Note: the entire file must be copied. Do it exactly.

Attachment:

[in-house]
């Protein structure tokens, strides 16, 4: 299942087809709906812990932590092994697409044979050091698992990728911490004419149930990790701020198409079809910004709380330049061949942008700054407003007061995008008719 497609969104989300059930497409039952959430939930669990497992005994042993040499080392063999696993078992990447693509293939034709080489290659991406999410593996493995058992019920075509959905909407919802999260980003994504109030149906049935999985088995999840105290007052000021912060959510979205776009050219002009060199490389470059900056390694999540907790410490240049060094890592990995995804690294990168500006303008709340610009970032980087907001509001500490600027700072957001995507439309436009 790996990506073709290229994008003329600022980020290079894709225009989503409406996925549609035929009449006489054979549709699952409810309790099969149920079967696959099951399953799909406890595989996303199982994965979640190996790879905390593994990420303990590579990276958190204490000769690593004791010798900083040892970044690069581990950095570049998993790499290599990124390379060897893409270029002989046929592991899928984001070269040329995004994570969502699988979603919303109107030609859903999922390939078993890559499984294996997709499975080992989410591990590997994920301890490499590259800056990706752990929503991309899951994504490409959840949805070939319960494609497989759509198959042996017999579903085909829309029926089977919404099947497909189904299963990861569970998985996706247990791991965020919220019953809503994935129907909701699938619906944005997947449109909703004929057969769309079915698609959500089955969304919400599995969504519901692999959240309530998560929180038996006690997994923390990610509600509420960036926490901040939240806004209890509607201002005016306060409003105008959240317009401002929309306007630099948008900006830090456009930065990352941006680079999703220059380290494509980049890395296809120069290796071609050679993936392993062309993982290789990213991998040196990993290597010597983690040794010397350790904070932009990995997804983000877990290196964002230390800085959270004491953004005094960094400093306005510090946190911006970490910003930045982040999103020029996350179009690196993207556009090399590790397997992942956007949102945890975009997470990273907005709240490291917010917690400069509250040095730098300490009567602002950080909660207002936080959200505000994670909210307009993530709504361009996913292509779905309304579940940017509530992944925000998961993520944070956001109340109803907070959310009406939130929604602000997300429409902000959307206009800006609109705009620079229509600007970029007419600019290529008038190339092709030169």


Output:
[in-house]
């Protein structure tokens, strides 16, 4: 299942087809709906812990932590092994697409044979050091698992990728911490004419149930990790701020198409079809910004709380330049061949942008700054407003007061995008008719 497609969104989300059930497409039952959430939930669990497992005994042993040499080392063999696993078992990447693509293939034709080489290659991406999410593996493995058992019920075509959905909407919802999260980003994504109030149906049935999985088995999840105290007052000021912060959510979205776009050219002009060199490389470059900056390694999540907790410490240049060094890592990995995804690294990168500006303008709340610009970032980087907001509001500490600027700072957001995507439309436009 790996990506073709290229994008003329600022980020290079894709225009989503409406996925549609035929009449006489054979549709699952409810309790099969149920079967696959099951399953799909406890595989996303199982994965979640190996790879905390593994990420303990590579990276958190204490000769690593004791010798900083040892970044690069581990950095570049998993790499290599990124390379060897893409270029002989046929592991899928984001070269040329995004994570969502699988979603919303109107030609859903999922390939078993890559499984294996997709499975080992989410591990590997994920301890490499590259800056990706752990929503991309899951994504490409959840949805070939319960494609497989759509198959042996017999579903085909829309029926089977919404099947497909189904299963990861569970998985996706247990791991965020919220019953809503994935129907909701699938619906944005997947449109909703004929057969769309079915698609959500089955969304919400599995969504519901692999959240309530998560929180038996006690997994923390990610509600509420960036926490901040939240806004209890509607201002005016306060409003105008959240317009401002929309306007630099948008900006830090456009930065990352941006680079999703220059380290494509980049890395296809120069290796071609050679993936392993062309993982290789990213991998040196990993290597010597983690040794010397350790904070932009990995997804983000877990290196964002230390800085959270004491953004005094960094400093306005510090946190911006970490910003930045982040999103020029996350179009690196993207556009090399590790397997992942956007949102945890975009997470990273907005709240490291917010917690400069509250040095730098300490009567602002950080909660207002936080959200505000994670909210307009993530709504361009996913292509779905309304579940940017509530992944925000998961993520944070956001109340109803907070959310009406939130929604602000997300429409902000959307206009800006609109705009620079229509600007970029007419600019290529008038190339092709030169």